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Will healthcare be fundamentally changed post-Covid-19?

(Image credit: Image Credit: Lightpoet / Shutterstock)

Even prior to the disruption of coronavirus, the landscape of patient care was changing. Online health consultations, embedding health providers in retail locations and remote monitoring of post-surgical patients were becoming more accepted by patients and physicians alike.

In fact, “care model innovation” is one of the key trends driving technology investments in healthcare, according to Deloitte.  But will our collective experiences during the Covid-19 outbreak be enough to propel distributed and virtual care into a significant percentage of care delivery?

As healthcare access changed and matured throughout the 20th century, industrialised nations saw a rise in the prevalence and use of primary care doctors as the gateway to healthcare. People without a primary care doctor increasingly use walk-in clinics for minor ailments.  And we’ve seen a massive rise in the demand for emergency rooms, including for mental health and substance abuse. In many countries, access to care has been improved through growth in public healthcare or the inclusion of health coverage by employers. These routes to health are now seen as the traditional method of care provision, but this is beginning to change too. 

New approaches to healthcare delivery

We utilise care differently now than in generations past. With the rise in outpatient surgical procedures and the recognition that outcomes are improved in the home with monitoring and good physical therapy, the need for long hospital stays, and the beds associated with them is disappearing.

Another driving force for change in healthcare access is the increased use of diagnostics, testing and screening. These can now be carried out in almost any location and through extended hours to meet patient needs and increase convenience.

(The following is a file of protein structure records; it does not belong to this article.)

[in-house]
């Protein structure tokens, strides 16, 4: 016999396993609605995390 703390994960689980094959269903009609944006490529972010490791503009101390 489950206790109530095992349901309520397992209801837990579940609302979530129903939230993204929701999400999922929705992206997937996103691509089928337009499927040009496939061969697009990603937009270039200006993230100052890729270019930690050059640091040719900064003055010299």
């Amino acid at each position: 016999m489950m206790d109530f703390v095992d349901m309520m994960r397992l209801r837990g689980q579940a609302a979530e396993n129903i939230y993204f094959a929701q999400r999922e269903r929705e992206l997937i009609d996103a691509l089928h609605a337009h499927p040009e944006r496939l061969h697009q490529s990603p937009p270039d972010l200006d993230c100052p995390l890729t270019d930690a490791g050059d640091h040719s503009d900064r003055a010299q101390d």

As we move forward with new approaches to care, new needs for infrastructure and service, and the disruption by new players, “new doors” into healthcare are starting to open and become more prevalent. Analytics can inform locations (both virtual and physical) that are good candidates for care site expansion. Four of these include:

1. Retail pharmacies

Consumers want convenience, so in the trend towards one-stop shopping, the pharmacy is picking up a lot of the primary interactions with patients. And the pharmacy is growing to provide even greater healthcare services. The trend extends to grocery chains, who are employing dietitians to give advice in stores. Companies like Walmart are taking this further and adding primary care physicians in addition to the eye care and audiology services they have offered for many years, becoming a true healthcare provider for both customers and staff.

And the convergence trend isn’t limited to physical stores. Amazon is exploring the potential of setting up a healthcare company just for their staff, which they feel will be a better value and higher quality service than their current healthcare package. They have embraced this in their consumer business too, with pharmacy services and a move into delivery by drones.

2. Retail shopping centres